One of the top producing private bankers at Merrill Lynch says Bank of America is dismantling US Trust, the largest private bank in the United States. A Bank of America spokesman denies the story.
Registered Rep came across the story while checking out our story about a likely management and compensation shakeup at Merrill Lynch. Their source doubts our story, saying its “utterly not true.” He’s described as “one of the firm’s top producing advisors, a member of the firm’s private banking investment group (PBIG) who claims to have access to top brass.”
He thinks that Sontag’s departure wouldn’t have much of an effect on the brokers, but the compensation changes would be devastating. “Can you imagine if they messed with compensation right now? A comp change like that would be the end,” he says.
He tells Registered Rep that he suspects our story came from a “bitter U.S. Trust employee.” Of course, we can’t tell you who our sources were for the story because we agreed to preserve their anonymity. But we can tell you none of the sources for that story were current or former U.S. Trust employees.
That’s kind of inside baseball, though. So let’s skip on to the interesting stuff. This theory about US Trust prompts Registered Rep’s source to drop a huge bombshell:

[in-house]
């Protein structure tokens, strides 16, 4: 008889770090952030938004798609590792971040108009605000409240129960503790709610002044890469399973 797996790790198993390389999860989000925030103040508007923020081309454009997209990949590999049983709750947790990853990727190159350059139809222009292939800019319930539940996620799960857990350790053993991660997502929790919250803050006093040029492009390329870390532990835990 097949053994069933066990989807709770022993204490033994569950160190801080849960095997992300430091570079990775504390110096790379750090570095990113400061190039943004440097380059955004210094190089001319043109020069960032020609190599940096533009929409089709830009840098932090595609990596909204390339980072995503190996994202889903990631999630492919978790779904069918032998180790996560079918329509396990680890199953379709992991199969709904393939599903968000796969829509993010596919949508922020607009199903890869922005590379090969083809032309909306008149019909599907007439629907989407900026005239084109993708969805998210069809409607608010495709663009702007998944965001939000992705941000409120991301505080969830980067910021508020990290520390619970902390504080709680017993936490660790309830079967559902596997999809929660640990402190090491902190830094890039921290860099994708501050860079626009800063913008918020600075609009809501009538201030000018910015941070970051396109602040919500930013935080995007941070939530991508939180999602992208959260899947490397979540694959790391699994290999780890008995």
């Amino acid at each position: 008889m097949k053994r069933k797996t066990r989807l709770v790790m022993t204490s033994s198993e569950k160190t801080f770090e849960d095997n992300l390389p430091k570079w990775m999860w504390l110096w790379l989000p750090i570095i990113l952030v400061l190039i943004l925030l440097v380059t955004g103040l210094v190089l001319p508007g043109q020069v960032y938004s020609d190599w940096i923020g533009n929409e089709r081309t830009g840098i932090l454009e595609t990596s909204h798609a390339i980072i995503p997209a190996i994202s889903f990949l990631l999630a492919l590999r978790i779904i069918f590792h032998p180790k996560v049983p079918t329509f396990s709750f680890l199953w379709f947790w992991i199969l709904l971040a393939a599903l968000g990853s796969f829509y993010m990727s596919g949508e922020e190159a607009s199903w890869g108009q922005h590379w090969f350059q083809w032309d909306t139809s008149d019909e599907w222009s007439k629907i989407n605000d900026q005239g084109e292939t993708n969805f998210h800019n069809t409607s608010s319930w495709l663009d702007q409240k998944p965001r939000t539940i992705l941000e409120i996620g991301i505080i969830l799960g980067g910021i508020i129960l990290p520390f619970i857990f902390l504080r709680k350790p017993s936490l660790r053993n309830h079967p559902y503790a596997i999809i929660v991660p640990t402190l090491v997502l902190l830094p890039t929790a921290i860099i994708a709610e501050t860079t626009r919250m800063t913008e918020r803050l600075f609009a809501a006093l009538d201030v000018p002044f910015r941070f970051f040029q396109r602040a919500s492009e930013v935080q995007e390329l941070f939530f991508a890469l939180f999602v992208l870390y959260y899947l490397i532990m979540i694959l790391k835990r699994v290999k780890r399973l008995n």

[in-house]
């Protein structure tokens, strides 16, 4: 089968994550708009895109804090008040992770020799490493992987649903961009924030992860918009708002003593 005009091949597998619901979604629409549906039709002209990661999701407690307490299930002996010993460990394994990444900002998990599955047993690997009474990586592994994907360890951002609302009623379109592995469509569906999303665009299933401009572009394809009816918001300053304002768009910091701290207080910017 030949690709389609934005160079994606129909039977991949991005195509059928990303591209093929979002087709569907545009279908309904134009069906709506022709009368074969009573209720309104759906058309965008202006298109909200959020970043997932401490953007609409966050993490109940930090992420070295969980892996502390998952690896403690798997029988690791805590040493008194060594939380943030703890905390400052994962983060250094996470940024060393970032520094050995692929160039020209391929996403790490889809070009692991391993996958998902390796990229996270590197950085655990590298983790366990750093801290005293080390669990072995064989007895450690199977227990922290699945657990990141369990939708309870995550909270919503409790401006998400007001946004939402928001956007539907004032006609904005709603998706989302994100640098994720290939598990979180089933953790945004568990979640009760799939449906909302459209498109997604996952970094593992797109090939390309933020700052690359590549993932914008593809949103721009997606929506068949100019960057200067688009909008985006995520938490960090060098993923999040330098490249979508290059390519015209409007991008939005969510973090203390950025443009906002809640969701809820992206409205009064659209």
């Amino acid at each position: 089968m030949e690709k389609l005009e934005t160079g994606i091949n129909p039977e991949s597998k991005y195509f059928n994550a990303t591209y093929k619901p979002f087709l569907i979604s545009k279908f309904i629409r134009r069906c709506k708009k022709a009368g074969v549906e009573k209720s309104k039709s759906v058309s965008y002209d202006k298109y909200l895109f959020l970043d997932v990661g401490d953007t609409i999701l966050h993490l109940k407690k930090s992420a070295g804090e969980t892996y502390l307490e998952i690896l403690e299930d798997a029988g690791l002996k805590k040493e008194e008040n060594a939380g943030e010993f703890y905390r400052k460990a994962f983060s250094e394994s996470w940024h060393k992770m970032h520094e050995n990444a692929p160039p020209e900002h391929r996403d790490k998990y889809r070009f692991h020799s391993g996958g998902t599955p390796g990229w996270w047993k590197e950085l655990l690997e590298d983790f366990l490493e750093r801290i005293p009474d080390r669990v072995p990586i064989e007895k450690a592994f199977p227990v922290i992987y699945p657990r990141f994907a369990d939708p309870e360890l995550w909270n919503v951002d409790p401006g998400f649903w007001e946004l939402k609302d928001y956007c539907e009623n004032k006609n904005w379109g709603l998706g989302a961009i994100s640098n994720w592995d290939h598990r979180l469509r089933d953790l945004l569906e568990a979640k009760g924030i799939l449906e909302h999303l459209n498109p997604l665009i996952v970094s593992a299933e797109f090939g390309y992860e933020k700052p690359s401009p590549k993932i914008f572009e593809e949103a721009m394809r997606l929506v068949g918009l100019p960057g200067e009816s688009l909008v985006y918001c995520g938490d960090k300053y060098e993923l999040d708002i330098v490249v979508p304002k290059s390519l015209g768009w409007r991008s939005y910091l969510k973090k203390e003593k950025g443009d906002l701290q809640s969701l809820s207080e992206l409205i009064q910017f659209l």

“It smacks of a bitter U.S. Trust employee,” he says.
Why? He says what’s really in the works is that U.S. Trust—which includes a trust division and a wealth management division—is being dismantled. “It’s an unproductive organisation without scale,” he says. There are roughly 800 U.S. Trust advisors, with an average client account size of $5 million; the average account size for Merrill’s 280 PBIG advisors is $25 million.
The advisor says Merrill’s global private client group contributed revenue of about $1.2 billion in 2008 with just 280 advisors (though Merrill doesn’t break this out and couldn’t confirm that number). By comparison, U.S. Trust showed revenue of $2.7 billion in 2008 with about 800 advisors, according to its earnings report.
Now shutting down US Trust would be a huge story. For some reason, however, Registered Rep kind of buries this lead in favour of playing up this guy’s scepticism about our story. We don’t mind his scepticism—we just think the US Trust news is a bigger story.
Bank of America spokesman John Yiannacopolous says the guys story isn’t true. We can’t confirm it independently. Given that the PBIG broker is given to baseless (and incorrect) speculation about our sources, we wouldn’t be surprised if he was just guessing about Bank of America’s plans for U.S. Trust also.
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